What should the district to defend children against discriminatory attitudes they face over race, sexual orientation, religion or other traits?

We do a great deal, especially at the younger grades, to get our students to understand that they are all members of a vital community that works best when they are “kinder than necessary.” As they get older, sadly, this sense of community can deteriorate to some degree. I think one of the first things this district can do (and tries to do) is to take complaints of discrimination seriously and adhere to the policies that are in place and work to maintain an environment of respect. There is also a place for restorative justice and conversations that use the norms exemplified by the Bridge to Civility we have embraced in Saline. I know that our administrators work very hard to maintain this environment. I would like to hear, at the board table, not only the negative stories of discrimination but the stories of efforts to build a more respectful community. That is one of the reasons I support the work of the high school’s Connecting Club and hold them up as an example of how students can help to build a more caring school environment.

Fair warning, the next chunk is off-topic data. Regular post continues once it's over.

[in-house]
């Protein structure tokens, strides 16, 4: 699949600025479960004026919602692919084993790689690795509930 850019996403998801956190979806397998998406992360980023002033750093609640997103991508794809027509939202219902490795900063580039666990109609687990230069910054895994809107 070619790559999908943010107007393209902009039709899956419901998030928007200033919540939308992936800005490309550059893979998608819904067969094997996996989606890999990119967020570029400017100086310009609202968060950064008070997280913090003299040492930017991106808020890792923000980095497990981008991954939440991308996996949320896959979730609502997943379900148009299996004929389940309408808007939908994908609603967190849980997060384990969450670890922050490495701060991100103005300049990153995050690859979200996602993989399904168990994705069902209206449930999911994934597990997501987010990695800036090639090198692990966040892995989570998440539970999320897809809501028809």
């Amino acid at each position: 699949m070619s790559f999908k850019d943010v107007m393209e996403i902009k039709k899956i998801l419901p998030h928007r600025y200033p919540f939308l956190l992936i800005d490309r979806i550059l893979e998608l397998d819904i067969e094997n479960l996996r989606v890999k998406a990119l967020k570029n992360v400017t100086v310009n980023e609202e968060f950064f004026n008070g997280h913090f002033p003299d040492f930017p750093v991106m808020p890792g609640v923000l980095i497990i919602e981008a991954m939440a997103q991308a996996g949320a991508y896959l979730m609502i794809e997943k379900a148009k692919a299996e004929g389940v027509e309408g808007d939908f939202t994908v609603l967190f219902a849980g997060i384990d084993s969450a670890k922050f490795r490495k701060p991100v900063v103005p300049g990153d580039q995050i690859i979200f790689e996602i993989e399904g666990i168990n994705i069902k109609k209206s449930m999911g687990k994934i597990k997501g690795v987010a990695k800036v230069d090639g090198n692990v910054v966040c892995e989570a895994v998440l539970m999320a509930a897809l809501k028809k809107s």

Saline High School students are scoring lower on college prep tests, a trend that started pre-COVID. What do you make of this trend?

Today, over 1,700 institutions of higher education are reconsidering the importance of the SAT as a tool for university admission. That trend started pre-COVID and continues today. Despite our slightly depressed scores our students are still doing very well against other schools statewide on the same college prep tests. A variety of recent test scores reported to the board show that in some areas and grades we have turned a corner and that scores in many areas are beginning to rise beyond those from the pre-pandemic level. There is still a lot of work to be done and the Teaching and Learning Team have put into place strategies to target areas of the greatest concern. I have faith in out teaching staff and believe that when they see these same data they modify their teaching. This is why I also support the continuation of the professional development our teachers receive and I look forward to the many student showcases that I attend at all grade levels.